Tuesday, March 29, 2011

More practical advice for radiation exposure

In the years between 1981 and 2000, 50 people from around the world died from radiation exposure through local accidents of various causes, most of them not from nuclear reactors. Some were workers and some were from the public. In these accidents, hundreds of others were often exposed and became sick. In Spain, 11 people died from a linear accelorator accident. In Brazil, 4 died and hundreds were exposed from an abandoned medical test machine. I haven't been able to find records to see if these exposures caused further deaths from cancers, etc.

So in preparing for disasters, besides earthquakes, floods, hurricanes, tornadoes, etc., it is good to be prepared for a radiation exposure. We have talked about possible supplements to take in previous blogs. Listed here are some practical things to do if exposed acutely to radiation.

1. Account for family members and loved ones. Remember that often even when cell phone networks may not be working, texting will.

2. Take shelter. Find a place where windows and doors were not open during the exposure.

3. Remove clothing. After reaching a non-contaminated place immediately remove your clothes and put them in a plastic bag and place them outside. This will remove 90% of the contamination. You can later have authorities dispose of the bag safely.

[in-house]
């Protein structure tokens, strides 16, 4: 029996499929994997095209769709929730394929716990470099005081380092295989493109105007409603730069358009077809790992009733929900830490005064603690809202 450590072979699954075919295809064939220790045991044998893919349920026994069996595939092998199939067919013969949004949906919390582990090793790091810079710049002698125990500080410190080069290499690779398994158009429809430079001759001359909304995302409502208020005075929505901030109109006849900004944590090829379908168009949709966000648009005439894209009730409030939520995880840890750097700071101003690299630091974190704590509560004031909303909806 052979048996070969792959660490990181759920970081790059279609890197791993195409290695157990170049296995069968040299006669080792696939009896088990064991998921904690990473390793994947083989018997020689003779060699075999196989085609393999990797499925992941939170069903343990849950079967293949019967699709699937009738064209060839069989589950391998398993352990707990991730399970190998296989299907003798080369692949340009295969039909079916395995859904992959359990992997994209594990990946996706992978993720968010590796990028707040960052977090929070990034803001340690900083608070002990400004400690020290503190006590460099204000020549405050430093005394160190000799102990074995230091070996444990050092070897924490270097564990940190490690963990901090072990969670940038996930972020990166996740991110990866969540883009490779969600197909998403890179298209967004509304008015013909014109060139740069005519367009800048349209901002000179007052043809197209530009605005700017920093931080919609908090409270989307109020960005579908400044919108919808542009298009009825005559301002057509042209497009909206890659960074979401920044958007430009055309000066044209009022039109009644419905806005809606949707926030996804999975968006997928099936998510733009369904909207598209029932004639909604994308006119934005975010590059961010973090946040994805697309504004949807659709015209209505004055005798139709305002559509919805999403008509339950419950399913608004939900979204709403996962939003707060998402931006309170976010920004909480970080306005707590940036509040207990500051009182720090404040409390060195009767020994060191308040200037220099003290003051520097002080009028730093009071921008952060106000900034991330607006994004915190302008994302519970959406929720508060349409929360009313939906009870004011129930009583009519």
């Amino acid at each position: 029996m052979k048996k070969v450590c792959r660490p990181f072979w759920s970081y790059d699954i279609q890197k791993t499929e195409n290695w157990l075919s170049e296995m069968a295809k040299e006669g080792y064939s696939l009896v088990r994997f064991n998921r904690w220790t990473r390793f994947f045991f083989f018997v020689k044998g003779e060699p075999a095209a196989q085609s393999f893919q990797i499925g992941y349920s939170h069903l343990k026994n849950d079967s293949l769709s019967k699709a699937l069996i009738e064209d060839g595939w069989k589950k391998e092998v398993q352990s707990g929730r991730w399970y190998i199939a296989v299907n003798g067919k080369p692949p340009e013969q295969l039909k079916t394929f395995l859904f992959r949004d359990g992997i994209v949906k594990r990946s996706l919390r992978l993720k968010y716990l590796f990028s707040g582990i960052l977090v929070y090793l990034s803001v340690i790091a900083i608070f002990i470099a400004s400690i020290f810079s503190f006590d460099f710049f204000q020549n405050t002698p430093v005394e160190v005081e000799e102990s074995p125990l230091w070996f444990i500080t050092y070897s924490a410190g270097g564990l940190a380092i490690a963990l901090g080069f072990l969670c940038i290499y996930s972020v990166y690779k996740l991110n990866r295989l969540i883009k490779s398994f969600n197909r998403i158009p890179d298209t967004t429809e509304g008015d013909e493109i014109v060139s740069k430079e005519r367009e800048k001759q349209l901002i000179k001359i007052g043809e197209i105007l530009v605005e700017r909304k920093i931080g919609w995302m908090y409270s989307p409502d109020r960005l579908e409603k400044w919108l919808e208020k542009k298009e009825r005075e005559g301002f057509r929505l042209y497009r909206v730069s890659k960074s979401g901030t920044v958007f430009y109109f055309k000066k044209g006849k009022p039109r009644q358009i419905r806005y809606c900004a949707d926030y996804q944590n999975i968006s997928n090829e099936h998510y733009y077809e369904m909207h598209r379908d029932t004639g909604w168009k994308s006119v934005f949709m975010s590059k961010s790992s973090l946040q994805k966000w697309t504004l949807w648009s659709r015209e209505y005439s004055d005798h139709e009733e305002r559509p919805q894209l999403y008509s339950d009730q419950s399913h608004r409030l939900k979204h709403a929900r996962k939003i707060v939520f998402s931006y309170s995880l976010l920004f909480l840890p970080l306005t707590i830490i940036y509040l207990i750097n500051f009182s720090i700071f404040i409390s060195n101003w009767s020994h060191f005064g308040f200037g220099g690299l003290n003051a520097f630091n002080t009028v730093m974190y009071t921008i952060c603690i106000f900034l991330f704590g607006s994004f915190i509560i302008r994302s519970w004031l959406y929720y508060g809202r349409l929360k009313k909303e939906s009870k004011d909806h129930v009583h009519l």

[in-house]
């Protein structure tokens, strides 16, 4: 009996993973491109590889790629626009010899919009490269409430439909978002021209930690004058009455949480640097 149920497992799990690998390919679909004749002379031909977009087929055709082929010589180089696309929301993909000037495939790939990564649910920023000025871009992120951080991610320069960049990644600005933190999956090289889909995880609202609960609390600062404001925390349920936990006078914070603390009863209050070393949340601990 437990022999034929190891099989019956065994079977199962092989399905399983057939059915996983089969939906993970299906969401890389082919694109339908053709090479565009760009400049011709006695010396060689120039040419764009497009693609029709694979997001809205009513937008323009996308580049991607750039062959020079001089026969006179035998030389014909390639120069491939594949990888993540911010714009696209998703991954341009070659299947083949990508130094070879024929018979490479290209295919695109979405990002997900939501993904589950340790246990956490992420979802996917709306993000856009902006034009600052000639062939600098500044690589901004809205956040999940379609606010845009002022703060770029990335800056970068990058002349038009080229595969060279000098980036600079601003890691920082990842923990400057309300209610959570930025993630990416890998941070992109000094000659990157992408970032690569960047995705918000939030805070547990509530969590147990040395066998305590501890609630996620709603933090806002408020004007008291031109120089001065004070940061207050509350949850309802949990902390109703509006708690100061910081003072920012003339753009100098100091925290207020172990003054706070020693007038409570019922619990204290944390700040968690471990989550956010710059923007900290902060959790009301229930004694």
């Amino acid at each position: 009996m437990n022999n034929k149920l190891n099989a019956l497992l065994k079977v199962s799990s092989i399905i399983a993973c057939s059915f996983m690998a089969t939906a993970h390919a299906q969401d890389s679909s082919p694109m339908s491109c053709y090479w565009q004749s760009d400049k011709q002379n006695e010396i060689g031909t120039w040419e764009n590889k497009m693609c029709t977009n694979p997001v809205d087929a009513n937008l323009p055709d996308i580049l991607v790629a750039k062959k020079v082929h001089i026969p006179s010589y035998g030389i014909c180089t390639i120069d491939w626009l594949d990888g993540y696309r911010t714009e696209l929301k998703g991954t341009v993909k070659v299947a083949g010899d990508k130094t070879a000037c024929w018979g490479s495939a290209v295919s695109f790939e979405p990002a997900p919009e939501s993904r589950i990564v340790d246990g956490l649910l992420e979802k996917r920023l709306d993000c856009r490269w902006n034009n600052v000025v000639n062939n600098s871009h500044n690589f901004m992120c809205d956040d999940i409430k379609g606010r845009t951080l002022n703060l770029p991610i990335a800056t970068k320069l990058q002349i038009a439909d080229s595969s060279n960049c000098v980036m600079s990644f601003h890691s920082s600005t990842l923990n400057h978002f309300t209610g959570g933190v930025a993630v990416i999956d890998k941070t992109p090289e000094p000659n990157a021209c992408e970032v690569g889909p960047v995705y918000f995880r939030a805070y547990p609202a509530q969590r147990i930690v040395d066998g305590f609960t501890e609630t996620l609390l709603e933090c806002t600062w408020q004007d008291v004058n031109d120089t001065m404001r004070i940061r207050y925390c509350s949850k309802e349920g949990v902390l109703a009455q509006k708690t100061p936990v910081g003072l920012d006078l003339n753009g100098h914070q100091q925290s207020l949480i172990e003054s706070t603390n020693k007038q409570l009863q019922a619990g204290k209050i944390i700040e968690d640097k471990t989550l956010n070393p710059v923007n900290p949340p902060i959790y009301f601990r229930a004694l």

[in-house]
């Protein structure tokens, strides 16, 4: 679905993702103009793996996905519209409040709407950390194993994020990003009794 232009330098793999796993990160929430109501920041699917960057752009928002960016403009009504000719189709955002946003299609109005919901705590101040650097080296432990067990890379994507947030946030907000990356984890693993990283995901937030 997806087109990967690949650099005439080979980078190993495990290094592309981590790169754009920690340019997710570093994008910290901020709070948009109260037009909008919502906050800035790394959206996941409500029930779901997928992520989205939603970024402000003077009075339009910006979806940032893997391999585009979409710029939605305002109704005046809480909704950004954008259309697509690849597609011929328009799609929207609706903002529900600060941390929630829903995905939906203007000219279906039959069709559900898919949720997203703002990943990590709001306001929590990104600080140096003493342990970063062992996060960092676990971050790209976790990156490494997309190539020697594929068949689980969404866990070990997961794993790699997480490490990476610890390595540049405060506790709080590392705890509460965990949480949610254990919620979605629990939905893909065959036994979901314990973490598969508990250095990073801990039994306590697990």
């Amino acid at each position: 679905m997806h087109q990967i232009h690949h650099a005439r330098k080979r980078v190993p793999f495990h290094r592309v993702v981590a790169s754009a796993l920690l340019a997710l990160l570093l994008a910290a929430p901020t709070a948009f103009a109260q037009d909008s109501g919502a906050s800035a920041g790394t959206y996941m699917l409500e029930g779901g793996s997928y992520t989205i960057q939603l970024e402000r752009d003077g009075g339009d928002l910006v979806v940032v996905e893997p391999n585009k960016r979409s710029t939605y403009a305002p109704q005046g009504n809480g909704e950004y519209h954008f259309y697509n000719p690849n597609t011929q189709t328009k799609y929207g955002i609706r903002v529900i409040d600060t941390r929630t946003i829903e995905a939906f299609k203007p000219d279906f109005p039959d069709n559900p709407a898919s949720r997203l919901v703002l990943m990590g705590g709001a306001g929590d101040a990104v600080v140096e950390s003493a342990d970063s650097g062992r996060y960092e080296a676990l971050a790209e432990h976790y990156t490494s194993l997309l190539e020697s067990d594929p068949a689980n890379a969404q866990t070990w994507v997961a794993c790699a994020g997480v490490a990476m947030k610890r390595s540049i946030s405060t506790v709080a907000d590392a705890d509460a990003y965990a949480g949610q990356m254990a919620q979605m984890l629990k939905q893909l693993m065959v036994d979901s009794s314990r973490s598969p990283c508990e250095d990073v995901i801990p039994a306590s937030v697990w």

4. Take a shower. Gently wash rather than scrub so there is not danger of breaking skin and gettting contamination inside. Use plenty of soap and water. Gently blow your nose and wipe your eyes with a gentle cloth. Pay special attention to feet, especially if there was any contact with radioactive water. Put anything used for cleaning in a plastic bag for disposal.

5. Seal out contaminants. Use plastic sheeting and duct tape to seal windows and doors, or if that is not possible, to create a sealed room of plastic walls. Close vents and flues, and anything else with the possibility of bringing outside air inside. If you have one, use a HEPA air filter to remove contaminants inside. This is a good product to have for your home anyway.

6. Consider respirator face masks. Regular face masks are not effective as they are not tight enough and some smaller particles can get through. However, respirator masks are quite protective. For more information go to www.cdc.gov/niosh/npptl/topics/respirators/factsheets/respfact.html.

7. Take potassium iodide and other supplements. See previous blogs for more information on these.

8. Consider taking Prussian Blue. In severe, acute exposure, there is a prescription medication called Prussian Blue that reduces the half life of Cesium and Thallium, allowing them to leave the body more quickly and thus reducing exposure damage. It must be prescribed by a doctor, so be sure and have access to your physician and a pharmacy. For more information on Prussian Blue go to http://www.bt.cdc.gov/radiation/prussianblue.asp.

9. Have other emergency supplies on hand. Things you would need in any emergency, such as a battery powered or hand crank radio, flashlight, etc., food, clean water, etc.

10. Be psychologically ready for disasters. The most difficult tole taken in disasters is psychological. Lives are disrupted and there is much fear about what is going to happen in the next days, months and years. Chronic fear and anxiety are often more harmful to the body than the things the body may be exposed to. Preparation reduces the fear, but if there is undue anxiety over the future and possible disasters, work through these with a trusted counselor.

Of course, none of us want to face the possibilities of going through what the Japanese are currently going through. But simple preparations and knowledge of what to do in any disaster reduces fear and risk.

Until we meet again,

Dr. Judi

No comments: